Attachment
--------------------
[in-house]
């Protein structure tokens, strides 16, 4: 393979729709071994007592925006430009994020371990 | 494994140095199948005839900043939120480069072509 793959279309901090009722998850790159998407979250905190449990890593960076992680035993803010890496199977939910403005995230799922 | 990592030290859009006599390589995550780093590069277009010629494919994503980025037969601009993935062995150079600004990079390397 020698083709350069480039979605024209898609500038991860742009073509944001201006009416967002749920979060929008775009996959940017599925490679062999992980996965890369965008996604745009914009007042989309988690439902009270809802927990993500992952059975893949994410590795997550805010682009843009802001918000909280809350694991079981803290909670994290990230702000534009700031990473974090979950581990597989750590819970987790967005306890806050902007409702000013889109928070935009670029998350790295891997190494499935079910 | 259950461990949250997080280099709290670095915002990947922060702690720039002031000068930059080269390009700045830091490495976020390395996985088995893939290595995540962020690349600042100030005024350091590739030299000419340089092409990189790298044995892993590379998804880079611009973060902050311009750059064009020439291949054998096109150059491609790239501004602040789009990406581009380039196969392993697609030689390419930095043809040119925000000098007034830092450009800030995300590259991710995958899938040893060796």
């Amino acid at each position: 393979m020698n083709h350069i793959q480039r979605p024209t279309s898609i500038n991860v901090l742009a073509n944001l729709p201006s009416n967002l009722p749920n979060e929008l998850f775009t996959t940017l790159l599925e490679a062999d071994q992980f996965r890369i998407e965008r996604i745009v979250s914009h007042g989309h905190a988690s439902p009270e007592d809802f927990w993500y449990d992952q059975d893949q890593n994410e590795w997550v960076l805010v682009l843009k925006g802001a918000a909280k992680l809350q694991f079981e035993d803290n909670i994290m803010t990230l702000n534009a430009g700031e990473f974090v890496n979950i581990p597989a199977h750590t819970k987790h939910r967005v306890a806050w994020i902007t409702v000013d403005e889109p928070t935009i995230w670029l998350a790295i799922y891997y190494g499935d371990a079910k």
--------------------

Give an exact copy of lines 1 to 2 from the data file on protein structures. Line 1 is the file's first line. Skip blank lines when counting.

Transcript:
[in-house]
């Protein structure tokens, strides 16, 4: 393979729709071994007592925006430009994020371990 | 494994140095199948005839900043939120480069072509 793959279309901090009722998850790159998407979250905190449990890593960076992680035993803010890496199977939910403005995230799922 | 990592030290859009006599390589995550780093590069277009010629494919994503980025037969601009993935062995150079600004990079390397 020698083709350069480039979605024209898609500038991860742009073509944001201006009416967002749920979060929008775009996959940017599925490679062999992980996965890369965008996604745009914009007042989309988690439902009270809802927990993500992952059975893949994410590795997550805010682009843009802001918000909280809350694991079981803290909670994290990230702000534009700031990473974090979950581990597989750590819970987790967005306890806050902007409702000013889109928070935009670029998350790295891997190494499935079910 | 259950461990949250997080280099709290670095915002990947922060702690720039002031000068930059080269390009700045830091490495976020390395996985088995893939290595995540962020690349600042100030005024350091590739030299000419340089092409990189790298044995892993590379998804880079611009973060902050311009750059064009020439291949054998096109150059491609790239501004602040789009990406581009380039196969392993697609030689390419930095043809040119925000000098007034830092450009800030995300590259991710995958899938040893060796």